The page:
Synopsis by Eleanor Mannikka
Poet and filmmaker Yevgeny Yevtushenko wrote and directed this metaphorical look at his fictionalized early life, set in 1941 when Muscovites were abandoning their city because of the war. Everything is hectic at the train station in the rush to leave, and little nine-year-old Zhenya (Sergei Gusak, Zhenya is a nickname for Yevgeny) is overwhelmed by the crowds and tearful good-byes. Once on board, danger continues for all the passengers -- the Germans are strafing the trains out of Moscow. As he heads toward Siberia and home, Zhenya meets a woman bandit and is intrigued by her enthusiasm for life and whatever of value she can swipe from it. As the two interact, some changes are in store for the woman -- a pivotal figure in this fictional voyage. Although metaphors and symbolic sequences often replace the narrative, this film is not totally successful as a cinematic statement and goes on a bit too long, considering its limited content.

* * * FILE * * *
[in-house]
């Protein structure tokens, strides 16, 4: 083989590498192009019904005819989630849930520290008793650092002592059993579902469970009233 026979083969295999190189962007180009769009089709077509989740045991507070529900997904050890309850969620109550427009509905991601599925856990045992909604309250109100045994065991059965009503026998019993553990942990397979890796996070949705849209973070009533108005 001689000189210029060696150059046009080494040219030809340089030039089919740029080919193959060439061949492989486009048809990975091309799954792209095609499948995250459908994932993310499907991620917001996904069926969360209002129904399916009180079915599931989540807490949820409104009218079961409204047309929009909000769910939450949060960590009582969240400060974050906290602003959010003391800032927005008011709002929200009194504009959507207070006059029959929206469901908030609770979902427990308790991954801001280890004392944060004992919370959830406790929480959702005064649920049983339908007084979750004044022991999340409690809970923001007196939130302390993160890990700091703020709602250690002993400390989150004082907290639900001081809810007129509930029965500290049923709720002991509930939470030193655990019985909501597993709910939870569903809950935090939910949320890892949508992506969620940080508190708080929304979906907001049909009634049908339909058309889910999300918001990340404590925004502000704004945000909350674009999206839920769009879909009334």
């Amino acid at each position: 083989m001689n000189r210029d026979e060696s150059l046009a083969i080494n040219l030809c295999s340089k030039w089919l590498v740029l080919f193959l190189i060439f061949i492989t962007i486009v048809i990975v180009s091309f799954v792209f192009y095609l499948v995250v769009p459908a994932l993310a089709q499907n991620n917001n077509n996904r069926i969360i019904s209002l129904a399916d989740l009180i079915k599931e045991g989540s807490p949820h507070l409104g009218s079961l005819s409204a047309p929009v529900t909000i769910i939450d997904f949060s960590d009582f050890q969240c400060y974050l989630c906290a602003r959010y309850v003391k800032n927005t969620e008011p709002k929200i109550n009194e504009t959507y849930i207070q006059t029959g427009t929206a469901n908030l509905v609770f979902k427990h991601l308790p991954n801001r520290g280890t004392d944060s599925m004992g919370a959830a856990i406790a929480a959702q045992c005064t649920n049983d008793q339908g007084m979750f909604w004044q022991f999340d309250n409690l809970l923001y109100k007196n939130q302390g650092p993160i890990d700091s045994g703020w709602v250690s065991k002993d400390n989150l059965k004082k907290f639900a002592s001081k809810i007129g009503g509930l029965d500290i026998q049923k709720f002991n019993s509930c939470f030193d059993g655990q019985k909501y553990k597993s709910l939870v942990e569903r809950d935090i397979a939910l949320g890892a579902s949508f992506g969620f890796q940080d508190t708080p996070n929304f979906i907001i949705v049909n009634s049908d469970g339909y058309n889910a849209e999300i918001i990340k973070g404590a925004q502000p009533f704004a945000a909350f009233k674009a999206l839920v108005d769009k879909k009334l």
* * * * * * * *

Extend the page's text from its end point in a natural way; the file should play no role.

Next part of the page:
boy, refugee, thief, train [locomotive], train-station, war, Russian [nationality]